Bigger on the inside: non-linearity and the affordances of word processing

Research output: Contribution to conferenceAbstractScientific

Abstract

‘The process of writing is never linear’ Fenoglio (2015) states, regardless of the medium in which the writing is done, and I think most scholars of writing processes would agree. However, different mediums do have different affordances that influence the writing process. This is why I want to take up Van Mierlo's appeal to pay attention to the physicality of the writing space: ‘manuscripts [...] are more than textsin creation; they are material objects whose physical features and what they mean forthe creative process need to be understood as well.’ (2013) Paper can be used in a non-linear fashion: writing horizontally, vertically, indifferent ‘zones’. This makes the paper page a very 'free' environment, when compared to the line-by-line, left-to-right text production of word processing tools. Grésillon (2008) therefore hypothesizes that in order to work on a computer, the material or idea must have acquired a somewhat linear order to it. Most writers nowadays still use paper for their initial plans and notes (ibid.). As the consensus is that textualisation (as an extended cognitive process) implies nonlinearity, the question is if and how this 'shows' in the ways writers workin a word processing environment. In other words; do they bring non-linearity into a linear medium, and if so, how? I will postulate that non-linearity in digital writing shows up as paths taken through the developing text which make use of the specific affordances of digital writing. Here, the room for textual changes is vast; and those changes are not visible on the 'outside' of the document. The digital medium thus allows for nonlinearity over time, through cursor movements and text transformations, although it does not permit paper's range of nonlinearity of text placement at any given moment. A digital document seems to be ‘bigger on the inside’. With 'text transformations' I mean not just revision or rewriting of 'the text', but also an expansion from structural fragments such as metamarks and plans into fully textualised prose.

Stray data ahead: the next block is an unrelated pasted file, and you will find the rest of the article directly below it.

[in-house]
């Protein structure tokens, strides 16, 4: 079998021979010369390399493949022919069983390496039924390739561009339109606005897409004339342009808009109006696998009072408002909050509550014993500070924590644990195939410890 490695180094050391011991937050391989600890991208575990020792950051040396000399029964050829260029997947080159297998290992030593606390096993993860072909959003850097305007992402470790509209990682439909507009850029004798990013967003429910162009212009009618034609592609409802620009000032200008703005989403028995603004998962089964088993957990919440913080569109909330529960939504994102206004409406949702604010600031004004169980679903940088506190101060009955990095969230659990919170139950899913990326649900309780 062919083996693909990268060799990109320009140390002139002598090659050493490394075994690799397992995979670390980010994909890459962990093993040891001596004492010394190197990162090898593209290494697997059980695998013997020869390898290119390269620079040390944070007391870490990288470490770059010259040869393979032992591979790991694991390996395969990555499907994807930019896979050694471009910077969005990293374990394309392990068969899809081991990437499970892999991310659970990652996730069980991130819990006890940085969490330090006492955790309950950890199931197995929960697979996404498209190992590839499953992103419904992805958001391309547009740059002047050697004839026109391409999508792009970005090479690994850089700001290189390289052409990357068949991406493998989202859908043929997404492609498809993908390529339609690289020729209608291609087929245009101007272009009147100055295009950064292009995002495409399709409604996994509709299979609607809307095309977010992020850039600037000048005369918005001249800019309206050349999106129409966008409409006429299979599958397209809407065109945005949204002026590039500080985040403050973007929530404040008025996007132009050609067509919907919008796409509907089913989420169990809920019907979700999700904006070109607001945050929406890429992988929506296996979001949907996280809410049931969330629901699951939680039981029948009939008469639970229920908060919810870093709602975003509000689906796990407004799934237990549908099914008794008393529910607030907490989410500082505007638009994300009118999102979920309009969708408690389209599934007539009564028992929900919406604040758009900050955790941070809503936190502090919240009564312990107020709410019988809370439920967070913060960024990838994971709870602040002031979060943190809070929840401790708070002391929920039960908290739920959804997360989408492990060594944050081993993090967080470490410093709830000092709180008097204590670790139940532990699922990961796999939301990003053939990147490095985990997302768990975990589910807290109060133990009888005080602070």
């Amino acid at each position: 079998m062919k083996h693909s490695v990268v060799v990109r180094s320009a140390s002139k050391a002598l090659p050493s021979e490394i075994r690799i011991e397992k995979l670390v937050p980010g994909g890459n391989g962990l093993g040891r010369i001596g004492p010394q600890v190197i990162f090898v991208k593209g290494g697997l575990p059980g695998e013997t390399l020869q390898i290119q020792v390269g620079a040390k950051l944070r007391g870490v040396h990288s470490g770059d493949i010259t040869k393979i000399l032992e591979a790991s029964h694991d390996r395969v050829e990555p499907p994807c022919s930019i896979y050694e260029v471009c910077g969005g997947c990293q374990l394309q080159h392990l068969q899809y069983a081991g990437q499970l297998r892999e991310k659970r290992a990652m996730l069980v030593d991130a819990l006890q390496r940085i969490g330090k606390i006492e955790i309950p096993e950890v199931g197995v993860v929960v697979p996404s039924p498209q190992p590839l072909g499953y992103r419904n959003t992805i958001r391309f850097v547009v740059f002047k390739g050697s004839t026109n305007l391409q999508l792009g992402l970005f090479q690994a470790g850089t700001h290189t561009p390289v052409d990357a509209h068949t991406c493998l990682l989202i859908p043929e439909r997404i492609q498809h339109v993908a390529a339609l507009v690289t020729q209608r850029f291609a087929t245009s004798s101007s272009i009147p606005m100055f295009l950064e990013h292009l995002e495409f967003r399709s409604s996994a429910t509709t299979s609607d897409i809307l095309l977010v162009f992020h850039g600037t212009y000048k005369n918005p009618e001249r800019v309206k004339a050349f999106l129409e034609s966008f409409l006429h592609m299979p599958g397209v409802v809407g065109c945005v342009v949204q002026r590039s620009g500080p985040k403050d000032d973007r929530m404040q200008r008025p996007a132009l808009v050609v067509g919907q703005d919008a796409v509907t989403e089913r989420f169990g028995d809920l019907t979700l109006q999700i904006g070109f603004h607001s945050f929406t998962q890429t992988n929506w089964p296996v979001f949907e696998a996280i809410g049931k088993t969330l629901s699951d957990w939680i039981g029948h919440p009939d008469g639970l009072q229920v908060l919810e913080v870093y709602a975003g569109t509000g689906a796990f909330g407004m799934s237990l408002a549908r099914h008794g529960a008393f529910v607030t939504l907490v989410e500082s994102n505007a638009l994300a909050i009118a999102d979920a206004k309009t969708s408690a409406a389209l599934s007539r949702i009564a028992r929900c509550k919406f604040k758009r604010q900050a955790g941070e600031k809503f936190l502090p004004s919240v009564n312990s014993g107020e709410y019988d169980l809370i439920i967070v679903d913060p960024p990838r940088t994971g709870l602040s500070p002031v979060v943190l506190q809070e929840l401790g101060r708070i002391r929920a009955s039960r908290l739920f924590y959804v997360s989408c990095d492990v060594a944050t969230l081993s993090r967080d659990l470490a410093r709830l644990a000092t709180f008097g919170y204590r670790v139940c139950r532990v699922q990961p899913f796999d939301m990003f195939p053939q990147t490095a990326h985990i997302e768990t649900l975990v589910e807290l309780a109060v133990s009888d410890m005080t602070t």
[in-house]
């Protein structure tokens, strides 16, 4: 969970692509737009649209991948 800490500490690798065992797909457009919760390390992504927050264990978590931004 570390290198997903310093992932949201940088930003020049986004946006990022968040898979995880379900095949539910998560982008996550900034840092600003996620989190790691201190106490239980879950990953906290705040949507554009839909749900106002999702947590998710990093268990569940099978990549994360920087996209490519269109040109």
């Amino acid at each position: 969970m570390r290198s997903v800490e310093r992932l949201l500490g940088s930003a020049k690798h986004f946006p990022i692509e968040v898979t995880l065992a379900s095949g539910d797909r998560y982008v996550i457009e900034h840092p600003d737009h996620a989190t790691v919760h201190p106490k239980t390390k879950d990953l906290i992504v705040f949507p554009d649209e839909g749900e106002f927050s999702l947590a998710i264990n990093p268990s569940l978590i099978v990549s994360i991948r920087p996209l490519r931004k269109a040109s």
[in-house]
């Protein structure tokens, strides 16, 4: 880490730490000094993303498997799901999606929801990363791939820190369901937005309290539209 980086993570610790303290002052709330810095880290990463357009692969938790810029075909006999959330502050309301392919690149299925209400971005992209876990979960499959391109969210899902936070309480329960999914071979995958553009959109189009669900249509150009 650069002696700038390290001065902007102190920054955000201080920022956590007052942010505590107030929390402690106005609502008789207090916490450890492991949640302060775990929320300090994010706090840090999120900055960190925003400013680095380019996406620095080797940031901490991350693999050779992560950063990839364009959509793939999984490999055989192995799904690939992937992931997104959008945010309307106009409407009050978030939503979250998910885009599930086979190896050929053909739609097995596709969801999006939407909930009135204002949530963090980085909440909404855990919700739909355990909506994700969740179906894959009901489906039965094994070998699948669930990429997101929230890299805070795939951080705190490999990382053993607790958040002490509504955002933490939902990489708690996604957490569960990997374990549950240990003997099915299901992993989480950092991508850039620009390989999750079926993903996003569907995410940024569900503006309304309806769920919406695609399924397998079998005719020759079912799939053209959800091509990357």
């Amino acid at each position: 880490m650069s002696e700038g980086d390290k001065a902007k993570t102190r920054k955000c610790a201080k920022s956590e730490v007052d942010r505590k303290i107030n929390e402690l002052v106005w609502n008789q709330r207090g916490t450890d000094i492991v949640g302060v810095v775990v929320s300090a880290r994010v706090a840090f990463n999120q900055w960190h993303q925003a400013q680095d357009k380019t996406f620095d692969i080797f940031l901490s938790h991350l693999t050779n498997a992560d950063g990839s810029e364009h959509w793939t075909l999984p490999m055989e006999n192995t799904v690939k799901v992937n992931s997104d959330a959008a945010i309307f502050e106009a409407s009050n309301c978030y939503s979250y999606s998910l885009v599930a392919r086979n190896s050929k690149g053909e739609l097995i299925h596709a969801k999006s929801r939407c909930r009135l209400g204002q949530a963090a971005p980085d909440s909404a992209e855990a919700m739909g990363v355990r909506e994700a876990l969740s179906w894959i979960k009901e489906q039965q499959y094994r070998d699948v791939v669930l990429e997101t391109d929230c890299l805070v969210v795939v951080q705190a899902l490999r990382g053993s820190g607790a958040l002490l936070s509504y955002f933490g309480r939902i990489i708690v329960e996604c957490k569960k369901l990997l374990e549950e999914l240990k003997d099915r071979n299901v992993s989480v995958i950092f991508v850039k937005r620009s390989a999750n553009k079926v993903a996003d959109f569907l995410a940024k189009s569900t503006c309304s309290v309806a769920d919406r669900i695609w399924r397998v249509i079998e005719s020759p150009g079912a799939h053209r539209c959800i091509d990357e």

Original languageEnglish
Pages9
Number of pages1
Publication statusPublished - 16 Mar 2022

Keywords

  • genetic criticism
  • writing process
  • born-digital text

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